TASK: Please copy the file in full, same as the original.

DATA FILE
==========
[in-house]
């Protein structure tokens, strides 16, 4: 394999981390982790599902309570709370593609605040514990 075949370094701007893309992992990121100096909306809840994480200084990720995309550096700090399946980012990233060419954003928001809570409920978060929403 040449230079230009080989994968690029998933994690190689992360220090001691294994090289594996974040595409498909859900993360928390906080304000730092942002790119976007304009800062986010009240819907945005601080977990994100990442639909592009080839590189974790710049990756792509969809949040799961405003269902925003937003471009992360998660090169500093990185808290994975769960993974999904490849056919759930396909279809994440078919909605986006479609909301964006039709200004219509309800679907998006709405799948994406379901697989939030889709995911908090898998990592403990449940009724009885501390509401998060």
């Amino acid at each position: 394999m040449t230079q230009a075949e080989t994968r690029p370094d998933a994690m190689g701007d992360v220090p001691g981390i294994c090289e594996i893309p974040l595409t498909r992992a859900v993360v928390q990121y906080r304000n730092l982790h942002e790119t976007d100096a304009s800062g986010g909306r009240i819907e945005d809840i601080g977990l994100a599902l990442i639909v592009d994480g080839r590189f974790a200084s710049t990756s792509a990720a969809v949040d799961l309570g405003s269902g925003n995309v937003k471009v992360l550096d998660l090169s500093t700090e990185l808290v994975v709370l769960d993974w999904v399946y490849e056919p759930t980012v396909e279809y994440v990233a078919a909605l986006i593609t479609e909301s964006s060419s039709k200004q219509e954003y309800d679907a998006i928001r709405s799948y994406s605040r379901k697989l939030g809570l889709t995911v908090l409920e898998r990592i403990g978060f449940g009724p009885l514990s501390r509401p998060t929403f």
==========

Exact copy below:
[in-house]
């Protein structure tokens, strides 16, 4: 394999981390982790599902309570709370593609605040514990 075949370094701007893309992992990121100096909306809840994480200084990720995309550096700090399946980012990233060419954003928001809570409920978060929403 040449230079230009080989994968690029998933994690190689992360220090001691294994090289594996974040595409498909859900993360928390906080304000730092942002790119976007304009800062986010009240819907945005601080977990994100990442639909592009080839590189974790710049990756792509969809949040799961405003269902925003937003471009992360998660090169500093990185808290994975769960993974999904490849056919759930396909279809994440078919909605986006479609909301964006039709200004219509309800679907998006709405799948994406379901697989939030889709995911908090898998990592403990449940009724009885501390509401998060």
């Amino acid at each position: 394999m040449t230079q230009a075949e080989t994968r690029p370094d998933a994690m190689g701007d992360v220090p001691g981390i294994c090289e594996i893309p974040l595409t498909r992992a859900v993360v928390q990121y906080r304000n730092l982790h942002e790119t976007d100096a304009s800062g986010g909306r009240i819907e945005d809840i601080g977990l994100a599902l990442i639909v592009d994480g080839r590189f974790a200084s710049t990756s792509a990720a969809v949040d799961l309570g405003s269902g925003n995309v937003k471009v992360l550096d998660l090169s500093t700090e990185l808290v994975v709370l769960d993974w999904v399946y490849e056919p759930t980012v396909e279809y994440v990233a078919a909605l986006i593609t479609e909301s964006s060419s039709k200004q219509e954003y309800d679907a998006i928001r709405s799948y994406s605040r379901k697989l939030g809570l889709t995911v908090l409920e898998r990592i403990g978060f449940g009724p009885l514990s501390r509401p998060t929403f």